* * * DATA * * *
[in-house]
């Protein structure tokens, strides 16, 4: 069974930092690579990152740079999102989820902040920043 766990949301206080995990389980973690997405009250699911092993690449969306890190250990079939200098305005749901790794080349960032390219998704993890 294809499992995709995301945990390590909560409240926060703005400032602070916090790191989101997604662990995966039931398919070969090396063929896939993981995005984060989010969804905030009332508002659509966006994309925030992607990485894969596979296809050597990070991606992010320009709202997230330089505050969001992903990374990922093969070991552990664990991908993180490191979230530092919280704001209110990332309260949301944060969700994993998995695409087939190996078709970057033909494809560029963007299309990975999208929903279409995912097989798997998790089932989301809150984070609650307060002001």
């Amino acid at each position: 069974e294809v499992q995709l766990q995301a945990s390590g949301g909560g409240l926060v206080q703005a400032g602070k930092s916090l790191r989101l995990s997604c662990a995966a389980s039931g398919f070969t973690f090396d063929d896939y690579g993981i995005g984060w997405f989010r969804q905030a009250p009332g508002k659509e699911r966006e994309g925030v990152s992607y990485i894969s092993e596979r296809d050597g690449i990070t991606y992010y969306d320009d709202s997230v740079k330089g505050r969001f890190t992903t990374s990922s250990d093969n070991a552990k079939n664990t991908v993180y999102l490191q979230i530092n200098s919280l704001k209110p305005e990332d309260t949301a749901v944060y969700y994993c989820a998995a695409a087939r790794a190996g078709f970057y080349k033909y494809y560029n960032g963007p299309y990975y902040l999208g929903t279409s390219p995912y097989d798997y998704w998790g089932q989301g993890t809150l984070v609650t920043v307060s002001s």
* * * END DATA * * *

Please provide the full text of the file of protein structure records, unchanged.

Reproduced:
[in-house]
């Protein structure tokens, strides 16, 4: 069974930092690579990152740079999102989820902040920043 766990949301206080995990389980973690997405009250699911092993690449969306890190250990079939200098305005749901790794080349960032390219998704993890 294809499992995709995301945990390590909560409240926060703005400032602070916090790191989101997604662990995966039931398919070969090396063929896939993981995005984060989010969804905030009332508002659509966006994309925030992607990485894969596979296809050597990070991606992010320009709202997230330089505050969001992903990374990922093969070991552990664990991908993180490191979230530092919280704001209110990332309260949301944060969700994993998995695409087939190996078709970057033909494809560029963007299309990975999208929903279409995912097989798997998790089932989301809150984070609650307060002001």
């Amino acid at each position: 069974e294809v499992q995709l766990q995301a945990s390590g949301g909560g409240l926060v206080q703005a400032g602070k930092s916090l790191r989101l995990s997604c662990a995966a389980s039931g398919f070969t973690f090396d063929d896939y690579g993981i995005g984060w997405f989010r969804q905030a009250p009332g508002k659509e699911r966006e994309g925030v990152s992607y990485i894969s092993e596979r296809d050597g690449i990070t991606y992010y969306d320009d709202s997230v740079k330089g505050r969001f890190t992903t990374s990922s250990d093969n070991a552990k079939n664990t991908v993180y999102l490191q979230i530092n200098s919280l704001k209110p305005e990332d309260t949301a749901v944060y969700y994993c989820a998995a695409a087939r790794a190996g078709f970057y080349k033909y494809y560029n960032g963007p299309y990975y902040l999208g929903t279409s390219p995912y097989d798997y998704w998790g089932q989301g993890t809150l984070v609650t920043v307060s002001s």